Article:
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After being picked up as Jhonny Peralta insurance in 2006, Asdrubal Cabrera has instead turned into Josh Barfield‘s replacement at second during this season. The slick-fielding 21-year-old now finds himself on a team fighting for an American League Championship Series berth during his rookie campaign. What does the future hold for this middle infielder, and what does he bring to the table for this potentially World Series bound Tribe?

Asdrubal Cabrera hails from Puerto La Cruz, Venezuela, and it was from there that the 16-year-old signed as an undrafted free agent with the Mariners. At the age of 17 he played for Aguirre in the Venezuelan Rookie League. Although Cabrera lacked power-his .101 ISO is somewhat acceptable for a middle infielder, but almost nowhere else-he showed some control of the strike zone, walking in seven percent of his plate appearances while striking out in 13.5 percent. He was just 5-for-10 on steals, foreshadowing that Cabrera would never really turn into much of a basestealing threat. However, he was named an all-star shortstop in this professional debut.

Cabrera’s signing-if he had stayed with the Mariners, anyways-would have helped make up for the 2002 draft, in which they were awarded a D by Baseball America in 2004, and an F in both 2005 and 2006 due to their failures to sign John Mayberry Jr. or Eddy Martinez-Esteve. No player from that draft cracked the Mariners’ top 30 prospects until 2006, when T.J. Bohn slotted in at the last spot, and John Mayberry Jr. was later drafted in the first round again out of college.

Cabrera would next play for Everett in the Low-A Northwest League at age 18, and he would end up being named an All-Star at the shortstop position for his 42 games there. Cabrera also played 17 games at second base and five at third:

Year Team          AB   AVG/ OBP/ SLG  XBH%  ISO  2B+3B    BB%    K%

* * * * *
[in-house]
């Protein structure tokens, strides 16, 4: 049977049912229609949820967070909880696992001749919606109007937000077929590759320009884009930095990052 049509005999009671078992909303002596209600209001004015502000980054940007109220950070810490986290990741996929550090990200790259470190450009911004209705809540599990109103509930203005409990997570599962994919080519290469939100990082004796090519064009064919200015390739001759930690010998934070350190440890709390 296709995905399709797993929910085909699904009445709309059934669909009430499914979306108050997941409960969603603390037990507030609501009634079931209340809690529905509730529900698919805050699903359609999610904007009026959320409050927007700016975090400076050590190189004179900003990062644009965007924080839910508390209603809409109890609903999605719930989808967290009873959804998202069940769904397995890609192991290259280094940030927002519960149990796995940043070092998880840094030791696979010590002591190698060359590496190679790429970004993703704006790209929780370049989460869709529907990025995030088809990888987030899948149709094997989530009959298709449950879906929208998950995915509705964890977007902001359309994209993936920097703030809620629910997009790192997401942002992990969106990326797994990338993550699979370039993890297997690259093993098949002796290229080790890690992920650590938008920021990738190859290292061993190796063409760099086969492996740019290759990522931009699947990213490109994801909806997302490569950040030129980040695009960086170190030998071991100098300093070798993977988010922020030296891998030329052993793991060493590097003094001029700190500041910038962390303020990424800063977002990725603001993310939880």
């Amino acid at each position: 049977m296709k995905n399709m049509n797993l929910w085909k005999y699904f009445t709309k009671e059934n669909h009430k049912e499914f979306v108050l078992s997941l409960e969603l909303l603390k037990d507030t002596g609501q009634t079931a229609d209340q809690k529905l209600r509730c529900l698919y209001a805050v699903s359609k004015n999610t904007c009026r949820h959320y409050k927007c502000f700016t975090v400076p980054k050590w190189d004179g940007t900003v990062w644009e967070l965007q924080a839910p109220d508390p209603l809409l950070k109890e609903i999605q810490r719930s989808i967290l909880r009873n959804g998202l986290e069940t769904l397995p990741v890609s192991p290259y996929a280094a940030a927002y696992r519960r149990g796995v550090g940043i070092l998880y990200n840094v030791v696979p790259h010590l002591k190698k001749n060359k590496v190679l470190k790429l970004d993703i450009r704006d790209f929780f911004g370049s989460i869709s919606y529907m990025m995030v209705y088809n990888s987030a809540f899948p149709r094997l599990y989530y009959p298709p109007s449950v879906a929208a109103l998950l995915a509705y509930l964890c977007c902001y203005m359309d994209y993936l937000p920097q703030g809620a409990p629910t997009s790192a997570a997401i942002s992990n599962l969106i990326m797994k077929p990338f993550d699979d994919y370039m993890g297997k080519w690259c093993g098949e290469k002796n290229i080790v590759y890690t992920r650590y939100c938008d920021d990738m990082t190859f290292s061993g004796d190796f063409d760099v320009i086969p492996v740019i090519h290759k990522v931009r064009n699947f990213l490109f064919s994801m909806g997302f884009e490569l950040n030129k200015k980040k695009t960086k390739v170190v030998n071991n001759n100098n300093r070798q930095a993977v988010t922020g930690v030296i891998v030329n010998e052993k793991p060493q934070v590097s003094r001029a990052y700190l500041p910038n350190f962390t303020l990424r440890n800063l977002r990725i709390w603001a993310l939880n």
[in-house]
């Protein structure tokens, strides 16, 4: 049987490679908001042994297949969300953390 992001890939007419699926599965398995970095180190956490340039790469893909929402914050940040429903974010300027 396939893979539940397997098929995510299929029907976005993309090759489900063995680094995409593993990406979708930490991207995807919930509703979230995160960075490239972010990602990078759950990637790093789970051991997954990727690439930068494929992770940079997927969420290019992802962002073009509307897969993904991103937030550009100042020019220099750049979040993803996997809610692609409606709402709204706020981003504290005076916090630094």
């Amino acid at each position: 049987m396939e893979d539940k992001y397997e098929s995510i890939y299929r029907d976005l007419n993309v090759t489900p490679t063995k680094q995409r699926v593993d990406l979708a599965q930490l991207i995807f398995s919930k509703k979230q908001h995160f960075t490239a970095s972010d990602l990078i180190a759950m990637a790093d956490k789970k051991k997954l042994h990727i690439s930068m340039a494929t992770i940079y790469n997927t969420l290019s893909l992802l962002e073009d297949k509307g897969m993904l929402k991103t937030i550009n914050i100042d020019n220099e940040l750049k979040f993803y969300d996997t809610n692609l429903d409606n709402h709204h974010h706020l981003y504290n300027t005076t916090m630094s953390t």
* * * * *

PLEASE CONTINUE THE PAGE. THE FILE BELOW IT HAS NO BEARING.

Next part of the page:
2004 Everett(A-)  239  .272/.330/.427   37% .155   19     7.7%  15.7%

This season looks similar to his previous work in Rookie League, except that he was able to add some points to his ISO. Cabrera was considered a fine defensive shortstop that had a chance to stick at the position, so the line above would be enough to give him above-average value when combined with that defense. Throw in the fact that Cabrera was just 18 and a second time all-star at short in just his second pro season, and you have yourself a player who is potentially better than his hitting stats suggested.

Because of those kinds of considerations, Cabrera appeared on the prospect scene following his nifty 2004 campaign, with Baseball America ranking him the 11th-best prospect in the Mariners’ organization:

Cabrera was the Rookie-level Venezuelan Summer League’s All-Star shortstop in his pro debut, so the Mariners skipped him past the Arizona League in 2004. He repeated as an All-Star in the Northwest League, where at 18 he was the youngest regular in the league. Polished for his age, Cabrera’s all-around game is similar to that of Orlando Cabrera (no relation). A switch-hitter with some gap power, he may have the most pure bat among the system’s shortstop prospects. He’s also one of its better athletes. An acrobatic defender, Cabrera covers plenty of ground and has reliable hands. He has average arm strength and better accuracy. Cabrera’s lower half looks like it could get too thick for shortstop, but he’s so smooth that Seattle’s doesn’t foresee that he’ll have to move to another position. He’ll need to show more patience to hit into his projected number two spot in the batting order. The Mariners are ready to jump Cabrera a level again, deeming him ready for high Class A in 2005. He’ll split time at shortstop with Adam Jones after doing so with Oswaldo Navarro in 2004.